7:30 pm (Berwick Academy)

 Both English and French colonists on the Atlantic coast of North America described bread as the “staff of life” and went to considerable lengths to ensure themselves a steady supply. Food historian Paula Marcoux describes how early colonists adapted their technologies, and ultimately their expectations, to local conditions. Her research combines evidence from the archeological and historical record with experimental oven building and baking trials. Samples of period bread and pastry will be served!

1600s new england7:30 pm (Berwick Academy)

Dr. Ellen Cowie will discuss the French in Maine during the 16-18th centuries with a particular emphasis on the Wabanaki village of Norridgewock.  The archaeological information from this site has provided rich insight into the history of one Native American community located on the embattled frontier of French, English and Wabanaki colonial America.

Cowie’s talk will be Thursday, November 21, at 7:30 pm at Berwick Academy's Jeppesen Science Center on Academy Street. The public is invited, and refreshments will be served by volunteers.

depaoli n7:30 pm (Berwick Academy)

Come and join Dr. Neill De Paoli as he explores the career of John Gyles, one of Maine's leading Anglo-Indian interpreters and negotiators during the turbulent first half of the 18th century.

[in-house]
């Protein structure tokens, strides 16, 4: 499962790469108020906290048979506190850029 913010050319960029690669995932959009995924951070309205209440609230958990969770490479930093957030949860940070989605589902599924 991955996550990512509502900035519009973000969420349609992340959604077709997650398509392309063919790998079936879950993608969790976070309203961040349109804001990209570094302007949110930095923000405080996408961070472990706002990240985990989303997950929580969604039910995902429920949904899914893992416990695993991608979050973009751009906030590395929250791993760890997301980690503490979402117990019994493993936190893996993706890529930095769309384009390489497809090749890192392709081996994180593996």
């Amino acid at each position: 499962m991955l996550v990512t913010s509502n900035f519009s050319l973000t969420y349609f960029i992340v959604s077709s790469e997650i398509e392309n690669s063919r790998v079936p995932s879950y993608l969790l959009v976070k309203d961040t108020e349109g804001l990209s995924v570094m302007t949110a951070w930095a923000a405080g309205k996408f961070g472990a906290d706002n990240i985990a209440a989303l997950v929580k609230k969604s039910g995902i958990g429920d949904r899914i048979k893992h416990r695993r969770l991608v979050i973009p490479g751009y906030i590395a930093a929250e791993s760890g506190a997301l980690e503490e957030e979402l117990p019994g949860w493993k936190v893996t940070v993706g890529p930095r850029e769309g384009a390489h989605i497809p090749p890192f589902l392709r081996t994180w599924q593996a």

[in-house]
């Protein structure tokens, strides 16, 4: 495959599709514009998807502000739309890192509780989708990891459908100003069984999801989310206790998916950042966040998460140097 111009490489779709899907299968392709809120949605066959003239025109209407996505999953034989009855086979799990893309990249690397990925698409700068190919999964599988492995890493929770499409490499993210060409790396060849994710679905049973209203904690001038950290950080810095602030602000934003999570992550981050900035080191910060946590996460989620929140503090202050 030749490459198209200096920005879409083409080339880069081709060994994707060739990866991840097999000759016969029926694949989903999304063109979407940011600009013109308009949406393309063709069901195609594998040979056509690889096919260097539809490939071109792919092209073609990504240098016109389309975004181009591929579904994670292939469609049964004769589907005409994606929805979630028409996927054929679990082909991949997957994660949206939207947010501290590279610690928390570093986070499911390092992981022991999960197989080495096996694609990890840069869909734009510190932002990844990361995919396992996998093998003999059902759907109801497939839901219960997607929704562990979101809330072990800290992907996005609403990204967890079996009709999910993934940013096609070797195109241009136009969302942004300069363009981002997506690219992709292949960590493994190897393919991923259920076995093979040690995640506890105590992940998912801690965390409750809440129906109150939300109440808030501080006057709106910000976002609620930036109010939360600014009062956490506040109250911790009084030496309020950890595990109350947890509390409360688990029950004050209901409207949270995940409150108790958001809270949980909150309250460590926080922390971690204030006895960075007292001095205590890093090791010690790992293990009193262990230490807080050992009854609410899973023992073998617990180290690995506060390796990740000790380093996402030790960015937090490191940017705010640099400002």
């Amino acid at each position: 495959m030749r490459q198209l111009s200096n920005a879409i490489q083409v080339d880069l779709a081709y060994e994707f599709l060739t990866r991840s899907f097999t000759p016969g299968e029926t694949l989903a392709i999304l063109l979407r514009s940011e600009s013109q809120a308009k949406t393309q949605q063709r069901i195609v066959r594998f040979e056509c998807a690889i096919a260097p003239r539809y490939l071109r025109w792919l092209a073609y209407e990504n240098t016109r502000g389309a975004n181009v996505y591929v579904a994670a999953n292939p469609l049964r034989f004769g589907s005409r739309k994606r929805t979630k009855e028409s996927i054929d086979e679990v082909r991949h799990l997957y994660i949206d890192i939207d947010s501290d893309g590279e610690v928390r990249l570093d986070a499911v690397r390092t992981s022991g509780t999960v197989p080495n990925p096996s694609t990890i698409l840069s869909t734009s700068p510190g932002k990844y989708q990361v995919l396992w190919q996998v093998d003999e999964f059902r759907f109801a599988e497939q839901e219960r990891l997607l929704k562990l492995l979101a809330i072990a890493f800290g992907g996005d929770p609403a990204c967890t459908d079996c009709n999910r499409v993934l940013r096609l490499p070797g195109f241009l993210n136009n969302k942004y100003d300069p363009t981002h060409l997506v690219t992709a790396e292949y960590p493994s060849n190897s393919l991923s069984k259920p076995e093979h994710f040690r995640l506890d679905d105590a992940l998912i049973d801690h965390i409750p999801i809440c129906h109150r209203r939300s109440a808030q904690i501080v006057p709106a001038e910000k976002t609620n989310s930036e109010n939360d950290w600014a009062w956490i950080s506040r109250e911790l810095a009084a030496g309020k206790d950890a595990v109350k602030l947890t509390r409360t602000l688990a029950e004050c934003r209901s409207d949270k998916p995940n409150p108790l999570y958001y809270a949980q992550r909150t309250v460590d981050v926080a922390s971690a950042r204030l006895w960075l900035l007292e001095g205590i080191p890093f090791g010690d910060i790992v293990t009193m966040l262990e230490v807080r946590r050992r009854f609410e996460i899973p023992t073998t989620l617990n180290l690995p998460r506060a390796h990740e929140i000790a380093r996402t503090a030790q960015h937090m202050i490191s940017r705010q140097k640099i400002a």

Sponsored by the Old Berwick Historical Society, the program coincides with the 300th anniversary of Berwick’s formation when it separated from Kittery in 1713, and is part of a year-long series of public historical talks and walks under grants from Kennebunk Savings and the Maine Humanities Council.

“John Gyles’ story reveals a man challenged by his upbringing as a Puritan and often conflicting roles as an interpreter/cultural mediator and provincial military officer,” said DePaoli.

(Counting House Park)

 David Ledoyen and the company of “Les Mousquets du Roi,” French militia re-enactors from Montreal, Quebec, along with Ken Hamilton, a Penobscot interpreter from Corinth, Maine, will bring to life the world of allies and combatants on the Piscataqua frontier in the late 1600s. See the conflict through enemy eyes by visiting the English camp at nearby Wentworth House, sponsored by the Association for Rollinsford Culture and History.

Both encampments are family-friendly, and visitors are encouraged to ask and touch. “Through Enemy Eyes,” a special presentation about the experience of woodsmen raiders on the New England frontier, will take place at 3:00 pm at the Counting House Museum. Photo credit: Jimmy Brodie 

1:00 pm - Counting House Museum

 Local Author Paula Bennett will be discussing her recently published book, “Imagining Ichabod: My Journey into 18th Century America through History, Food, and a Georgian House,” at the Counting House Museum in South Berwick.

The book, priced at $30, is hardcover with 60 full-color photographs and 25 adapted historic recipes. ORDER THE BOOK.

Bennett will share her story about how she and her husband, Harvey, came to own the Goodwin House, located in what is called the Old Fields part of South Berwick. They wanted to imagine, and to live to some extent, what daily life was like for the Goodwins in the 1700’s. They researched and explored the diet, décor, and activities of the early colonial times. 

steve eames7:30 pm (Berwick Academy)